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William of Auvergne: Rhetorica divina, seu ars oratoria eloquentiae divinae. Introduction, Text, Translation, and Notes by Roland J. Teske, S.J. (= Dallas Medieval Texts and Translations; 17), Leuven: Peeters 2013, XIII + 465 S., ISBN 978-90-429-2844-2, EUR 60,00
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Pietro Delcorno
Department of History, Radboud University Nijmegen
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Ralf L├╝tzelschwab
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Pietro Delcorno: Rezension von: William of Auvergne: Rhetorica divina, seu ars oratoria eloquentiae divinae. Introduction, Text, Translation, and Notes by Roland J. Teske, S.J., Leuven: Peeters 2013, in: sehepunkte 14 (2014), Nr. 2 [15.02.2014], URL: http://www.sehepunkte.de
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William of Auvergne: Rhetorica divina, seu ars oratoria eloquentiae divinae

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The work of Roland Teske offers to the readers a new semi-critical edition of William of Auvergne's Rhetorica divina and its first translation into a modern language. Thus, this work provides a much-needed instrument for renewed attention to, and investigation of the thirteenth-century bishop of Paris's masterpiece on the ars orandi.

The Latin text is based upon the 1674 edition in William's Opera omnia (reprinted in 1963) and two fourteenth-century manuscripts: Avranches, Bibliothèque municipale, 124 and Dijon, Bibliothèque municipale, 217. Teske does not explain the criteria for the choice of these manuscripts, however in the list of 41 manuscripts given by Jennifer Ottman they are among the earliest witnesses of the text. [1] The principal contribution of the two manuscripts is the recovery of a lengthy lacuna of the 1674 edition on the themes of the distractions in prayer (with the image of the flies and of the Holy Spirit that flees the cor muscosum) and the petition of tears. While waiting for a proper critical edition (which was not Teske's ambition nor the aim of the series that welcomes his work) [2], one can note that this interesting section was also present in the 1483 first printed edition of the Rhetorica Divina (although there are some omissions in the long prayer for the gift of tears). [3]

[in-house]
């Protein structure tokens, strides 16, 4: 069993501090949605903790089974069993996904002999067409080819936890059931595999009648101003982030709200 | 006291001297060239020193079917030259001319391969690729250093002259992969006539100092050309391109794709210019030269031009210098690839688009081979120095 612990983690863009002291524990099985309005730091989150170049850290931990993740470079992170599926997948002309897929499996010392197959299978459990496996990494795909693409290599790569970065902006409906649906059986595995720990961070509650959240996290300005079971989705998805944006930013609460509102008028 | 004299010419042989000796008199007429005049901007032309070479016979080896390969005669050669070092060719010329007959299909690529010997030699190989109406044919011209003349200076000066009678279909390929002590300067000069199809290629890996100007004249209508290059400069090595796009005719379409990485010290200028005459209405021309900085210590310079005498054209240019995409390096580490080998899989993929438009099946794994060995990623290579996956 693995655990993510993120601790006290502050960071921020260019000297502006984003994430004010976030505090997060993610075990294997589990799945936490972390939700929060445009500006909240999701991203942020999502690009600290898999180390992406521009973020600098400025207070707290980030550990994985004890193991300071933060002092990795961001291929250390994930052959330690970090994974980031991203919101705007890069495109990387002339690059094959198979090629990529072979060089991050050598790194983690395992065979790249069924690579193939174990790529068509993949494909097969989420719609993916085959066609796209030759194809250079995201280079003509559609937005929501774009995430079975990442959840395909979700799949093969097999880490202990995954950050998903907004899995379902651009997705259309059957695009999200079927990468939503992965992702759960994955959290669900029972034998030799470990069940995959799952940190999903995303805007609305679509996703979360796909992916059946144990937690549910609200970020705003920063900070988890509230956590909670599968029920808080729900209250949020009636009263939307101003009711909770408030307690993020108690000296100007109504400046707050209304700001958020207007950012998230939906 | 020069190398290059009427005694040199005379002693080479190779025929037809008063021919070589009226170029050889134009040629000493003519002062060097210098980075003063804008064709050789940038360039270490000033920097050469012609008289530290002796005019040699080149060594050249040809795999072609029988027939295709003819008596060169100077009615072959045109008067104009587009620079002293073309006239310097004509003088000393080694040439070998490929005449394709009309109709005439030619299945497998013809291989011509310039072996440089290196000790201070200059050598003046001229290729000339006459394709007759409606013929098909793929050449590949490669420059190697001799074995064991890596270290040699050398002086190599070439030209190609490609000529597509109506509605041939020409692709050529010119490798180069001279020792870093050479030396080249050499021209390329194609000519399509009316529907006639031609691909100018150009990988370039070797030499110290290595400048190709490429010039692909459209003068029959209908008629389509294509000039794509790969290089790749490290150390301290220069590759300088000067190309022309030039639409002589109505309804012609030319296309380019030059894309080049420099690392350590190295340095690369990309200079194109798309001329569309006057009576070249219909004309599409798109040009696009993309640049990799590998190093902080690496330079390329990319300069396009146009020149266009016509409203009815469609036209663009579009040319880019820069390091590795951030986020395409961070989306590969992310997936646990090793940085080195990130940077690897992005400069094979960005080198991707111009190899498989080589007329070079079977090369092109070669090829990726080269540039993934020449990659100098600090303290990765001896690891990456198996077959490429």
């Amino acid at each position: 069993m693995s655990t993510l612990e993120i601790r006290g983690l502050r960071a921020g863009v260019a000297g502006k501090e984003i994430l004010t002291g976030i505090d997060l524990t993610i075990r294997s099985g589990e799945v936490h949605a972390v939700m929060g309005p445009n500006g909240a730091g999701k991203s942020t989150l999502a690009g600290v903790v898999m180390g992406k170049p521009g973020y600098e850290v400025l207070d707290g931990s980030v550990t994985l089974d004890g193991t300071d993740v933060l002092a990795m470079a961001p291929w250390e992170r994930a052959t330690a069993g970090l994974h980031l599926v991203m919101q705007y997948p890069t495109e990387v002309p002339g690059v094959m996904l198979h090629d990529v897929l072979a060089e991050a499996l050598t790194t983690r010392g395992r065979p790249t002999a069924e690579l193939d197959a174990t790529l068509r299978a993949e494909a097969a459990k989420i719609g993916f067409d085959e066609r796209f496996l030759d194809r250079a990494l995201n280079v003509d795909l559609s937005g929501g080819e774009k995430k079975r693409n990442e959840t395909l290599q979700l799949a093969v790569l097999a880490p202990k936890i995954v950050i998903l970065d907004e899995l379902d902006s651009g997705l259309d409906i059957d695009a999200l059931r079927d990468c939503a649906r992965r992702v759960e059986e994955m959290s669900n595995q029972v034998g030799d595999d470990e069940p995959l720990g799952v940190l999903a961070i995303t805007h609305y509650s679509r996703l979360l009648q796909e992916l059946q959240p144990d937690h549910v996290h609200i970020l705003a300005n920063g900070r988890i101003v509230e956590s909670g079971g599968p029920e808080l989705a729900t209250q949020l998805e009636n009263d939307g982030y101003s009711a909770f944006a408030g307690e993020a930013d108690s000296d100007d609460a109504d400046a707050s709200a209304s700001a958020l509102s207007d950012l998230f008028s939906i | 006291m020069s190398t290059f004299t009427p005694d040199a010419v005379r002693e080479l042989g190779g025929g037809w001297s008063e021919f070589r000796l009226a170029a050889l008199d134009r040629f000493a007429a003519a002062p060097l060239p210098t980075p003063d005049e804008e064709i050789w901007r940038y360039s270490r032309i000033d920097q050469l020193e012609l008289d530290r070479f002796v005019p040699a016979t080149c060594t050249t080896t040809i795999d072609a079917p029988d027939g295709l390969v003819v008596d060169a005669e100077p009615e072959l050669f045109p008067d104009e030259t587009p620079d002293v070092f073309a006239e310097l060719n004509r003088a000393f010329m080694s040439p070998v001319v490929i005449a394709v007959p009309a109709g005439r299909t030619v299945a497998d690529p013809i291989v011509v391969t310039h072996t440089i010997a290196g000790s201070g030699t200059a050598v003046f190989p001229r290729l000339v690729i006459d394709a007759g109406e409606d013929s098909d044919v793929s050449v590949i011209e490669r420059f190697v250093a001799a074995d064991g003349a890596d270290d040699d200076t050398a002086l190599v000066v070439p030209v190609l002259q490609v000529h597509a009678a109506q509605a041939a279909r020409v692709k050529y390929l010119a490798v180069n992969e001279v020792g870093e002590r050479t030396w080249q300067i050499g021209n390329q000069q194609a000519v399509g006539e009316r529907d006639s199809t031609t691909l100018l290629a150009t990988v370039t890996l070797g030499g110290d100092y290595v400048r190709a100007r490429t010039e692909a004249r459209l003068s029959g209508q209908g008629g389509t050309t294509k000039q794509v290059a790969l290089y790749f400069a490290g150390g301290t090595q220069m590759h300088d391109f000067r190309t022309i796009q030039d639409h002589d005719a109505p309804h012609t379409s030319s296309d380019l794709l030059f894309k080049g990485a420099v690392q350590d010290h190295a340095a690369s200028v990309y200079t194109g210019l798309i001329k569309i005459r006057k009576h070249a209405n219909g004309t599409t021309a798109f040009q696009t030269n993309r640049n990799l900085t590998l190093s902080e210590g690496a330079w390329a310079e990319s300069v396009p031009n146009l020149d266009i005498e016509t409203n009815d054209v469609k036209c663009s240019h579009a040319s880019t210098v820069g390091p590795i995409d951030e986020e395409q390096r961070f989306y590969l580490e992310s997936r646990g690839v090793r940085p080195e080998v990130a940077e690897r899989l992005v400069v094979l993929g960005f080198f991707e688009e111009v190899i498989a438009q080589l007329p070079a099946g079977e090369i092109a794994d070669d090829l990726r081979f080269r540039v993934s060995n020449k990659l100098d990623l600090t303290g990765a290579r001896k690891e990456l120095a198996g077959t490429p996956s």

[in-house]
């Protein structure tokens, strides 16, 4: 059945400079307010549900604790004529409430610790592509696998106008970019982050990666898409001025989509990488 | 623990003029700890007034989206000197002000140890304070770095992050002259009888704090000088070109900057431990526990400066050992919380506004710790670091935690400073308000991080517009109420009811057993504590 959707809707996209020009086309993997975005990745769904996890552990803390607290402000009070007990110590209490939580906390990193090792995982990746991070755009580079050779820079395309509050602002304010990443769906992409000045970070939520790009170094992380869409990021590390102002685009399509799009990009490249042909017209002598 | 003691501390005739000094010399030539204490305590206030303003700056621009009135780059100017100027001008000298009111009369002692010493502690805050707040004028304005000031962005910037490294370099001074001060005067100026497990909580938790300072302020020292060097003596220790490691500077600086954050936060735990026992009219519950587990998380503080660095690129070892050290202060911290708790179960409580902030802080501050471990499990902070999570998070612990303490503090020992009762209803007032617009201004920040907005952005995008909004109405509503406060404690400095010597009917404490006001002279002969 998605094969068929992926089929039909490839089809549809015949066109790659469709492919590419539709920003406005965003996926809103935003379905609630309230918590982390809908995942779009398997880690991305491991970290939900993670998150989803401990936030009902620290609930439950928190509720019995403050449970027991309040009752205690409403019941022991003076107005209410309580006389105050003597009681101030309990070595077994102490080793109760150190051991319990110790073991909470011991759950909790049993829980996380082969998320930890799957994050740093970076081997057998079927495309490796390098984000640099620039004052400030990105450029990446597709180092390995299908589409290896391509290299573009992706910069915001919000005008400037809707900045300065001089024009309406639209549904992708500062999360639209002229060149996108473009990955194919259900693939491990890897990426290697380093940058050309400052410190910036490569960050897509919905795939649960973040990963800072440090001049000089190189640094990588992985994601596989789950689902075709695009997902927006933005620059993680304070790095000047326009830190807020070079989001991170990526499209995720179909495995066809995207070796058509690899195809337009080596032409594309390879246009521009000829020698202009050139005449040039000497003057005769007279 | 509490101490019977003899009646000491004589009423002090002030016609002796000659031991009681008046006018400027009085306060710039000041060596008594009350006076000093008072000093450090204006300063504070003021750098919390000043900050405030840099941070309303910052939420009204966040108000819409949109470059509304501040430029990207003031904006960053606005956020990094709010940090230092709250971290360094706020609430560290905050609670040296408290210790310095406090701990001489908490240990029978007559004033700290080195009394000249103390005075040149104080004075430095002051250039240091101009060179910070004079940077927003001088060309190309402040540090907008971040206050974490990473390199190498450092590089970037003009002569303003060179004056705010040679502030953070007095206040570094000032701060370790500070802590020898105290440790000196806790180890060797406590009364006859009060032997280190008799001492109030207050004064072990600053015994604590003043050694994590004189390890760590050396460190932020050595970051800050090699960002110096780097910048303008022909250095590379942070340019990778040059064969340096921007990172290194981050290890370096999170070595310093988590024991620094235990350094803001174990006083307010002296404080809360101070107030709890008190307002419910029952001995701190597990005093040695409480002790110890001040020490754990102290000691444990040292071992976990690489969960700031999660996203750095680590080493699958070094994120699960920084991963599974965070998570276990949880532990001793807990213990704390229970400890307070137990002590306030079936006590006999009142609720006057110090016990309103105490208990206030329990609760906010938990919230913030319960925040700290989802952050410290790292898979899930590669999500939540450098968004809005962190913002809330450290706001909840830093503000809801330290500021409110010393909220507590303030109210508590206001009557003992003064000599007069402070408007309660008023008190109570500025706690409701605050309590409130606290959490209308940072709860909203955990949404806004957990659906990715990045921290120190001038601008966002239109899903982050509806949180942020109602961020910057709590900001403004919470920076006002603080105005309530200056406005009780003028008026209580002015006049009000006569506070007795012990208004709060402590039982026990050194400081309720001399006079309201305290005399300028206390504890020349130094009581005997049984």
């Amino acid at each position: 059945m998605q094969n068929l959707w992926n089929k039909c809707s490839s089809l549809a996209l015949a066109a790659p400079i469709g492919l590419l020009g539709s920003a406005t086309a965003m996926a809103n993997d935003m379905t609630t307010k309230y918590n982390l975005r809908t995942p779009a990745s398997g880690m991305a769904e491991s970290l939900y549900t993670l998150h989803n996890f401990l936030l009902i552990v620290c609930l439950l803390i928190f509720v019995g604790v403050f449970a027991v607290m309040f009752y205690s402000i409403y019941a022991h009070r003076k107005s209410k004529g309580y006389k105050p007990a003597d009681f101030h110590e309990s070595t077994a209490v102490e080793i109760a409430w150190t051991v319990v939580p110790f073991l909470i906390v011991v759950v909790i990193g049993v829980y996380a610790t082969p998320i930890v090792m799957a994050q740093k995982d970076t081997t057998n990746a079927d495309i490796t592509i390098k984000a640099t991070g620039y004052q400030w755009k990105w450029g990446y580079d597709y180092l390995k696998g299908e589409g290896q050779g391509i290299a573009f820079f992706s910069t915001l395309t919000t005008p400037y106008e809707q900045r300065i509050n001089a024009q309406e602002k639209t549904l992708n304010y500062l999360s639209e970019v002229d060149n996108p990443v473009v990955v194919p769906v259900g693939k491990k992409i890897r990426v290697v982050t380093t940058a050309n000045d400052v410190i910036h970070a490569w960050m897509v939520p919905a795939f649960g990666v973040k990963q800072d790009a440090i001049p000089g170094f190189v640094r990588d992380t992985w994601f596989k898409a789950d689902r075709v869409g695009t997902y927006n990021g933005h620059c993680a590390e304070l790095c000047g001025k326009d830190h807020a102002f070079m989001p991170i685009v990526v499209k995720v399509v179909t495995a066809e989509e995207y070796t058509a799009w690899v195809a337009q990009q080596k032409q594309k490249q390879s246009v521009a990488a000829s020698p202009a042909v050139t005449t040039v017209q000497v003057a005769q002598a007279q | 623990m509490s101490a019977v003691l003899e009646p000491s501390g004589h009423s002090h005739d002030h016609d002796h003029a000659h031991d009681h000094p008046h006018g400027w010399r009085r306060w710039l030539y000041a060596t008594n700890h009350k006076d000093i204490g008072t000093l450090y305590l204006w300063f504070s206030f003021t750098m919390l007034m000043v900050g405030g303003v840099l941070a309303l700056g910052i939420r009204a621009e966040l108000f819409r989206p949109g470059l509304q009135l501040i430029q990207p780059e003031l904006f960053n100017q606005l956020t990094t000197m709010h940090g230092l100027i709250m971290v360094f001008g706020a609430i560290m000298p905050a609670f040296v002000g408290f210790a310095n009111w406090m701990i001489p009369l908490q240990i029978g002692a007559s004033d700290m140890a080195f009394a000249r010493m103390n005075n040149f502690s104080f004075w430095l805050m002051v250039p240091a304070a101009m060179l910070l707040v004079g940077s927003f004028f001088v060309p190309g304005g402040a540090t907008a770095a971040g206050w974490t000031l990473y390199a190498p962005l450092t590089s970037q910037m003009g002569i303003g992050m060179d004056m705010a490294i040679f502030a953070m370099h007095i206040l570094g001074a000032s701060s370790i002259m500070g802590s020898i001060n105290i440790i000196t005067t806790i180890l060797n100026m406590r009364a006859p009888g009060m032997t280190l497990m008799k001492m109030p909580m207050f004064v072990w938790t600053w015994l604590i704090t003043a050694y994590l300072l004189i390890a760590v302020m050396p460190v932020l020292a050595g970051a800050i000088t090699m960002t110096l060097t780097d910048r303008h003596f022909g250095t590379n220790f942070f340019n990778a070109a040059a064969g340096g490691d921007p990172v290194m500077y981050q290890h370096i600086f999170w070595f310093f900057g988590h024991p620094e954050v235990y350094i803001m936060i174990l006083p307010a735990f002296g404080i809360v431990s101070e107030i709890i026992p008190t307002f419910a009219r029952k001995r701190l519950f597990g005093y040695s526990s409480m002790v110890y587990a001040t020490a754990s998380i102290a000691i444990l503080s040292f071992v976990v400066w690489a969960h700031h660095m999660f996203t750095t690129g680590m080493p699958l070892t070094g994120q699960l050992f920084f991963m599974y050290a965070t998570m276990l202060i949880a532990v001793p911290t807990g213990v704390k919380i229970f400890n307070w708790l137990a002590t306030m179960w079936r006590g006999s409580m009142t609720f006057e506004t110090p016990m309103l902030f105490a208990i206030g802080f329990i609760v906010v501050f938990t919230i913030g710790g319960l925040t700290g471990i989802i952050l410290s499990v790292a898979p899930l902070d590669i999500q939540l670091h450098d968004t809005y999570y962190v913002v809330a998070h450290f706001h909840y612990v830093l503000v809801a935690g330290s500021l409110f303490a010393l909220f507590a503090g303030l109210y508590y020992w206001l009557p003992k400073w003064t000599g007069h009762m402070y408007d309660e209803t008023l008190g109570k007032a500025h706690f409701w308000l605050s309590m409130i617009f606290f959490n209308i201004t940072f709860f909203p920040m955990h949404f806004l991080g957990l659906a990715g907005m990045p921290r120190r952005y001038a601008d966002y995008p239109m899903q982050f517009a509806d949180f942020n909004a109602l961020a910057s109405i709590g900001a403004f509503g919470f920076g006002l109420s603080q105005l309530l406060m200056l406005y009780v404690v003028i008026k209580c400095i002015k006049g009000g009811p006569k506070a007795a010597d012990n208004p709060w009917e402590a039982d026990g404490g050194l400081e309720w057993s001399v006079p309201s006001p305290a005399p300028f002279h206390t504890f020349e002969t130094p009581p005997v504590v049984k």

Teske's introduction (1-16) gives the readers some information on the structure of William of Auvergne's text, its place among the author's works, and the development of the artes orandi genre. However, it lacks a proper presentation of William of Auvergne's life, which could have been helpful in framing his work. A more elaborate introduction - and also a larger bibliography - would have enhanced the volume. The section on the artes orandi mainly recalls Barbara Jaye's contribution on the topic [4], while the presentation of the Rhetorica divina rightly goes beyond the consideration of the interplay of William with classical rhetoric - the most famous aspect of his text - to point out the relevance and richness of the other parts of this work. Although the comparison between prayer and secular oration occupies the largest part of the text, this is actually only the first of seven perfectiones or differentiae that characterise prayer, which in William's work is limited to its petitionary dimension, identifying in the first chapter oratio and petitio (27). The other six perfections are the likeness of prayer to a messenger, to a canticle, to the calves of the lips (vitulus labiorum), to incense smoke, to a sacrifice, and finally to a wrestling match with God.